Gothic art and architecture was at one point in time associated with the dark and mysterious. But in reality what the Gothic style did for the churches was the exact opposite. It brought sunshine to the holy churches with its unique and peculiar designs. With its roots in the Romanesque architectural style, this style primarily developed into the ecclesiastical architecture.
Examples of the gothic art were seen in many churches, cathedrals and abbeys, castles, palaces, guild halls, civic buildings and the like. This style flourished in the medieval period during the late 12th century right until the 16th century.
Smaller and portable sculptural pieces were also a very popular feature of the Gothic period. Gothic sculptures were created as devotional objects for homes or were donated to the local churches. Apart from these there were also sculptures made by the urban artisans which included sculptures made of ivory, bone and wood for church and domestic use. Other typical forms included devotional polyptychs, single figures, mirror cases and elaborate caskets. Some items are made to look gothic. Take for example this Gothic Oak Roof Boss. It is a nice small oak roof boss of gothic quatrefoil form , Interestingly stylised with thistles and foliage. Although looking very medieval this little boss is around 200 yrs odd later in age probably 18th early 19th century & British. Another is this Gothic Oak Bench End orginalting from Cornwall in the 1400s. It is a large fragment of a Cornish Oak bench end, Gothic Lancets with rare barbers pole ornamentation. It has superb surface and colour.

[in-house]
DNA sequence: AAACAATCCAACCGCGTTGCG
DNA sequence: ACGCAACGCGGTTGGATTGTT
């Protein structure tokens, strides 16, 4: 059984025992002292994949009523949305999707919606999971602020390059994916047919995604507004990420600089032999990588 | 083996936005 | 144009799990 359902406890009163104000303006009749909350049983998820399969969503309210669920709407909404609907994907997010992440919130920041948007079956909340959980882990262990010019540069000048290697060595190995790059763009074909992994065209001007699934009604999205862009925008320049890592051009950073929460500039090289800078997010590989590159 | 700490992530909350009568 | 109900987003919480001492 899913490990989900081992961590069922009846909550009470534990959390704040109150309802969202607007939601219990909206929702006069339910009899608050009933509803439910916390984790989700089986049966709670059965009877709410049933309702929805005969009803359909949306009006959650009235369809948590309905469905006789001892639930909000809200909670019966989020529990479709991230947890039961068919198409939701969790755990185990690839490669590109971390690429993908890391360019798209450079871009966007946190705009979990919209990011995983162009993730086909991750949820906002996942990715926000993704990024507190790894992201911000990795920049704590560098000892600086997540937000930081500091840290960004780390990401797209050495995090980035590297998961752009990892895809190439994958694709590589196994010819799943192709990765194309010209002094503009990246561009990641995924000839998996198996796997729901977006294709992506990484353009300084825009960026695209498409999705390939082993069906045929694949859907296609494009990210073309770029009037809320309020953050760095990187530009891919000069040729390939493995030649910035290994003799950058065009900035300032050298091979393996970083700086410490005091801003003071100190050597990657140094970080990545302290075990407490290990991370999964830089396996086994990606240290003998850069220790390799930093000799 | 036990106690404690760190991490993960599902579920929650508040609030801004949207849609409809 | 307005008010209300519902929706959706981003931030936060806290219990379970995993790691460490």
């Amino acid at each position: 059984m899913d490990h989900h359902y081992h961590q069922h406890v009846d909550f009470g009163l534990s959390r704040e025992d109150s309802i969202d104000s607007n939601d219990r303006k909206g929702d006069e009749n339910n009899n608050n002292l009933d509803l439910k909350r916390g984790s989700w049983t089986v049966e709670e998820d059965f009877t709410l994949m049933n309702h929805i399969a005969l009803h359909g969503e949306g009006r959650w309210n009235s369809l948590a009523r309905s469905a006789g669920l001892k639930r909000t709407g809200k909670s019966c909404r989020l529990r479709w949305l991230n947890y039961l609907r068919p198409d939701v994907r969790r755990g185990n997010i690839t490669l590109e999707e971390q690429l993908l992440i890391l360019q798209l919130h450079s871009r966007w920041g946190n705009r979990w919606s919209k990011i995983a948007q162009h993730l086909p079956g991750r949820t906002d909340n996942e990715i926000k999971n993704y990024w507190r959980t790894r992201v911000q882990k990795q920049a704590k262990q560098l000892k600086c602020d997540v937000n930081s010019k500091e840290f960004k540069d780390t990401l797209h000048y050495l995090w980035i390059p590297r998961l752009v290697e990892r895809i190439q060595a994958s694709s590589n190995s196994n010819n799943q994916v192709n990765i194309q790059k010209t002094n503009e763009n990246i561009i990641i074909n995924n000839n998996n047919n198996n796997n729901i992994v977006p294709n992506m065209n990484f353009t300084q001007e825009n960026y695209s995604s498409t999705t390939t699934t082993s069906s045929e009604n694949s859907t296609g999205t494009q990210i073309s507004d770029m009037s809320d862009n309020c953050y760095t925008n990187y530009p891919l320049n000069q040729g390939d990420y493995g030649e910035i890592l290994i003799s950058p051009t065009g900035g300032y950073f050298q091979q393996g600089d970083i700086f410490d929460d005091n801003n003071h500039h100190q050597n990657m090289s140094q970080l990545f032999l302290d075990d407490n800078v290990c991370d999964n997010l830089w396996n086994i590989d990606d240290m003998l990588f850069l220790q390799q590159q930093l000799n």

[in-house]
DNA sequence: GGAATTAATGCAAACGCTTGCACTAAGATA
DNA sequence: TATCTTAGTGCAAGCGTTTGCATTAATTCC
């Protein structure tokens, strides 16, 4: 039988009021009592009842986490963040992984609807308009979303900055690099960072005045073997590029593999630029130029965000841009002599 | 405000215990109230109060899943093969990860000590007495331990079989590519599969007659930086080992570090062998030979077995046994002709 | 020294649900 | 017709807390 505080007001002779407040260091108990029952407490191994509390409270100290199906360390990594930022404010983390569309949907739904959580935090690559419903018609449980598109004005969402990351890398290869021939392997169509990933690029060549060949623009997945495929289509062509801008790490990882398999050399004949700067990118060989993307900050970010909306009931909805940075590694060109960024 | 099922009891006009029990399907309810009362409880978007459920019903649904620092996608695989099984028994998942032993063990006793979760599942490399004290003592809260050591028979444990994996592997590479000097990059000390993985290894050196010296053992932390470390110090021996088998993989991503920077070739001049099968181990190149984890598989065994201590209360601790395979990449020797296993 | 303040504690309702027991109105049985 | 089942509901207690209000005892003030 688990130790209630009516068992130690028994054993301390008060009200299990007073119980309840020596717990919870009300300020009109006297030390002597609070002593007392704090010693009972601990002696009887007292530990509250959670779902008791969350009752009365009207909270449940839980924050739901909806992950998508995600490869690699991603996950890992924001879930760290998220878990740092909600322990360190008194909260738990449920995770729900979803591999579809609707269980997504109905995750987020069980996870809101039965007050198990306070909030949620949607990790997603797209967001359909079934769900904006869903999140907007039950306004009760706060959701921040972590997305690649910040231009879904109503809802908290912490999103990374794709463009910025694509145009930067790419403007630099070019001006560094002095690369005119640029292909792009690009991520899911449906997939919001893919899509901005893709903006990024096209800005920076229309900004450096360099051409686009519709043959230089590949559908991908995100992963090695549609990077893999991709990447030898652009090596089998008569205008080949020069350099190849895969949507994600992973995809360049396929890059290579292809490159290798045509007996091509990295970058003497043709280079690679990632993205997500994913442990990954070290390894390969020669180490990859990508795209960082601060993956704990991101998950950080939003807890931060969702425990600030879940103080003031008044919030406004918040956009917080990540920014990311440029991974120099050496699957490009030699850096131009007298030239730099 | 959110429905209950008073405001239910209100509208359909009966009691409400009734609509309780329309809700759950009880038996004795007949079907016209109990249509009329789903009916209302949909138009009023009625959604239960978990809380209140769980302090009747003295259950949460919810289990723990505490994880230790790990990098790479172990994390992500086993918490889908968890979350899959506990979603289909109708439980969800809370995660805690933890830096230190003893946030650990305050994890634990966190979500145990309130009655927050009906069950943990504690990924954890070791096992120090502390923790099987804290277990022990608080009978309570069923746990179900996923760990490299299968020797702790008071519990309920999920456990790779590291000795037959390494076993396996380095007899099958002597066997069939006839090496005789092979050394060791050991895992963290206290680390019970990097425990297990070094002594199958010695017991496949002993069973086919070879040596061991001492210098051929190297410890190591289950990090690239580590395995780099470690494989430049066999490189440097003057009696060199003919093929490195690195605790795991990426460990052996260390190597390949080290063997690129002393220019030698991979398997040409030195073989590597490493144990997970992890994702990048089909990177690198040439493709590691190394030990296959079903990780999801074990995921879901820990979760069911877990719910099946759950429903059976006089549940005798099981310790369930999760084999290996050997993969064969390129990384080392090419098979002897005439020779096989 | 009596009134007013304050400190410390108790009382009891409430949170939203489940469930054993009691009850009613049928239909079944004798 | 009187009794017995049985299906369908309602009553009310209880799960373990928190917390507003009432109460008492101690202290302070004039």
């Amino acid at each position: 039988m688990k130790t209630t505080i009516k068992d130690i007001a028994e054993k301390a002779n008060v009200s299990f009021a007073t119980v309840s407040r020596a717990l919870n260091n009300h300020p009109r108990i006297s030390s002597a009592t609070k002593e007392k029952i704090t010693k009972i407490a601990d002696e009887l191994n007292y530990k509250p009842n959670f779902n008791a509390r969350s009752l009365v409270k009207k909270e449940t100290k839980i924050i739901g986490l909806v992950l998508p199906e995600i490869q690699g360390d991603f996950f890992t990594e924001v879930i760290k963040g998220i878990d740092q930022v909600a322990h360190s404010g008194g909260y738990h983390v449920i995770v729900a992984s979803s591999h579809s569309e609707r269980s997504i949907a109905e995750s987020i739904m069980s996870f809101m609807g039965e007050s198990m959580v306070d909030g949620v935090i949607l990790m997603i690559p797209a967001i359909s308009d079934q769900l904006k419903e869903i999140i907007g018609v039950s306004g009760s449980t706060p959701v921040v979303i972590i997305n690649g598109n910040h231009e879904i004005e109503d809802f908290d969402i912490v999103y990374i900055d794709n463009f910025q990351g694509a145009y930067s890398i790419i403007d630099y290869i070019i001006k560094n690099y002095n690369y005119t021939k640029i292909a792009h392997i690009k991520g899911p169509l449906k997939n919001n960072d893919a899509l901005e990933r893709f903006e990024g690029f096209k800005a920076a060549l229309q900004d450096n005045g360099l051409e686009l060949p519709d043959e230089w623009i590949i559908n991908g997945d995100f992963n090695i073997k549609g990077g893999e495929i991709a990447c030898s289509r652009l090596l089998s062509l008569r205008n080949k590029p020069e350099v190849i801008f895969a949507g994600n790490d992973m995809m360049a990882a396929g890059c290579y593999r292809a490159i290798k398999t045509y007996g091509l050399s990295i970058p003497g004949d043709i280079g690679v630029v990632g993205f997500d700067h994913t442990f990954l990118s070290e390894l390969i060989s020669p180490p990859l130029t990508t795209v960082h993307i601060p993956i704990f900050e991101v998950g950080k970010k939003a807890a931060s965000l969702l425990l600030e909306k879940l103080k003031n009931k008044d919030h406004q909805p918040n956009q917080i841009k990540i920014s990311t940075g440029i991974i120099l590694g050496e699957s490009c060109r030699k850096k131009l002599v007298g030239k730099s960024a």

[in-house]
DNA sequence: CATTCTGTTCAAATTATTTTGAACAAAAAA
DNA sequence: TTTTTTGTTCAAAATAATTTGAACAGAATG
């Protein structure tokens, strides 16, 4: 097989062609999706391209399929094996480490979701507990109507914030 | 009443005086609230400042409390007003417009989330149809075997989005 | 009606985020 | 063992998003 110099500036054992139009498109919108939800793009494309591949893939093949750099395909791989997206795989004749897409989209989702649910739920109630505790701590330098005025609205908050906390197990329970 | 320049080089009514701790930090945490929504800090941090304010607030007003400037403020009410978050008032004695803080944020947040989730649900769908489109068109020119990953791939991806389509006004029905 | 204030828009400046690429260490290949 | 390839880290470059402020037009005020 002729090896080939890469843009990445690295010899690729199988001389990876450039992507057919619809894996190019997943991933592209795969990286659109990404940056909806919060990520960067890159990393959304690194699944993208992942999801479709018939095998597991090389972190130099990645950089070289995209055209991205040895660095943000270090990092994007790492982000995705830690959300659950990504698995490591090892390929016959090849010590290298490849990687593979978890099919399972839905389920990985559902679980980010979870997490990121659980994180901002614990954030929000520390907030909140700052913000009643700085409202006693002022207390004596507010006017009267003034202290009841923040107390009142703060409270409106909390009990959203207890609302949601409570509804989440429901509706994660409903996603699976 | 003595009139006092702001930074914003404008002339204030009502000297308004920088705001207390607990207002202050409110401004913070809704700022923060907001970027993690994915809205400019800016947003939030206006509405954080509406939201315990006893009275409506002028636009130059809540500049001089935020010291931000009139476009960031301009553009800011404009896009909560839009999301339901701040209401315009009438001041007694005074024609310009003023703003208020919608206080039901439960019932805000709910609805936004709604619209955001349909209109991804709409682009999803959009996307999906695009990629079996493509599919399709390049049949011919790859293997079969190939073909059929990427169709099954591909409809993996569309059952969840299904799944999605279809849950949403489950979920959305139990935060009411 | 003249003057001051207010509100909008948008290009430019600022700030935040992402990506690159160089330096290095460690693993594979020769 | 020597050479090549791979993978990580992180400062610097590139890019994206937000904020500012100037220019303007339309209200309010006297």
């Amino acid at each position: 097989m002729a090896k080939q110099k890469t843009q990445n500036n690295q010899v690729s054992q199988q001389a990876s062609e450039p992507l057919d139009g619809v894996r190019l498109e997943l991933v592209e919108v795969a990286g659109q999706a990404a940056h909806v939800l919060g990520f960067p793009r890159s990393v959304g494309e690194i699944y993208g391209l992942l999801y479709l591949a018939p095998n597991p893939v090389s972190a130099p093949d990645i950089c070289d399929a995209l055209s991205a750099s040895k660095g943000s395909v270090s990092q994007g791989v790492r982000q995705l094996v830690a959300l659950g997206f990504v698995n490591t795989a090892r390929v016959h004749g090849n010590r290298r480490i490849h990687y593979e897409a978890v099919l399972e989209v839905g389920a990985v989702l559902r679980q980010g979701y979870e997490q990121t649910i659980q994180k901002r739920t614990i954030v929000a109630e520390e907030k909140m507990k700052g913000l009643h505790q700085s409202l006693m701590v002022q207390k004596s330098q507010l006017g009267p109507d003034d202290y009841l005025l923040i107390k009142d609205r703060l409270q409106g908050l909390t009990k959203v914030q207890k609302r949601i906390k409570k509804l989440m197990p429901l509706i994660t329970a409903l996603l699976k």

If you are particularly interested in the Gothic art and sculptures, do visit David Charles Dodge Antiques to have a look at our collection from the Gothic era. We have some fabulous items for you.